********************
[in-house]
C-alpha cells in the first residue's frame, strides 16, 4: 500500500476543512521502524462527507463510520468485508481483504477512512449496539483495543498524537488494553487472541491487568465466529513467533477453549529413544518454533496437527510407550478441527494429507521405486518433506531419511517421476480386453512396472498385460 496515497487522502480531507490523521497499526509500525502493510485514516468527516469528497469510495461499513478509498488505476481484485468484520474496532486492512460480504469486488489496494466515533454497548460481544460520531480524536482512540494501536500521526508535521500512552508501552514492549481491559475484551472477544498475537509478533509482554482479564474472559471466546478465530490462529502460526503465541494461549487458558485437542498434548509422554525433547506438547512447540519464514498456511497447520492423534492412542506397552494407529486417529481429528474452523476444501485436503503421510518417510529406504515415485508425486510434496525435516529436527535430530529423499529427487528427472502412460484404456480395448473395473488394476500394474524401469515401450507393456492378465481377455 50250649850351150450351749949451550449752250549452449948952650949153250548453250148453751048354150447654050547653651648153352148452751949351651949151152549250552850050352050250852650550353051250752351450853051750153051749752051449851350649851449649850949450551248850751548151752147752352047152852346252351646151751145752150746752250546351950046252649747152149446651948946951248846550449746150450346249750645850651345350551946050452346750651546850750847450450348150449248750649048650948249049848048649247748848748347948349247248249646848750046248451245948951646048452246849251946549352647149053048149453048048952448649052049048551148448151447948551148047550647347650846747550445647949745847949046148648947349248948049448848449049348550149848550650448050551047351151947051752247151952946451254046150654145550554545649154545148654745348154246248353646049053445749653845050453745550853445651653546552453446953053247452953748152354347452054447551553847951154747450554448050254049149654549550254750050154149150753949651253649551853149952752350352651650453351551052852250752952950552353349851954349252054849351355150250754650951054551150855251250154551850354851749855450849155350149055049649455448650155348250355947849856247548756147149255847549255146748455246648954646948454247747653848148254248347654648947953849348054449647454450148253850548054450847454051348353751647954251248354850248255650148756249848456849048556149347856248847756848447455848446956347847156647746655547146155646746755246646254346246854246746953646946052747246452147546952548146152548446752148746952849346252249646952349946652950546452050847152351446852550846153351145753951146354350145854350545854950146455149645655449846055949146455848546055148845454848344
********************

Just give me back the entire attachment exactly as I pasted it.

[in-house]
C-alpha cells in the first residue's frame, strides 16, 4: 500500500476543512521502524462527507463510520468485508481483504477512512449496539483495543498524537488494553487472541491487568465466529513467533477453549529413544518454533496437527510407550478441527494429507521405486518433506531419511517421476480386453512396472498385460 496515497487522502480531507490523521497499526509500525502493510485514516468527516469528497469510495461499513478509498488505476481484485468484520474496532486492512460480504469486488489496494466515533454497548460481544460520531480524536482512540494501536500521526508535521500512552508501552514492549481491559475484551472477544498475537509478533509482554482479564474472559471466546478465530490462529502460526503465541494461549487458558485437542498434548509422554525433547506438547512447540519464514498456511497447520492423534492412542506397552494407529486417529481429528474452523476444501485436503503421510518417510529406504515415485508425486510434496525435516529436527535430530529423499529427487528427472502412460484404456480395448473395473488394476500394474524401469515401450507393456492378465481377455 50250649850351150450351749949451550449752250549452449948952650949153250548453250148453751048354150447654050547653651648153352148452751949351651949151152549250552850050352050250852650550353051250752351450853051750153051749752051449851350649851449649850949450551248850751548151752147752352047152852346252351646151751145752150746752250546351950046252649747152149446651948946951248846550449746150450346249750645850651345350551946050452346750651546850750847450450348150449248750649048650948249049848048649247748848748347948349247248249646848750046248451245948951646048452246849251946549352647149053048149453048048952448649052049048551148448151447948551148047550647347650846747550445647949745847949046148648947349248948049448848449049348550149848550650448050551047351151947051752247151952946451254046150654145550554545649154545148654745348154246248353646049053445749653845050453745550853445651653546552453446953053247452953748152354347452054447551553847951154747450554448050254049149654549550254750050154149150753949651253649551853149952752350352651650453351551052852250752952950552353349851954349252054849351355150250754650951054551150855251250154551850354851749855450849155350149055049649455448650155348250355947849856247548756147149255847549255146748455246648954646948454247747653848148254248347654648947953849348054449647454450148253850548054450847454051348353751647954251248354850248255650148756249848456849048556149347856248847756848447455848446956347847156647746655547146155646746755246646254346246854246746953646946052747246452147546952548146152548446752148746952849346252249646952349946652950546452050847152351446852550846153351145753951146354350145854350545854950146455149645655449846055949146455848546055148845454848344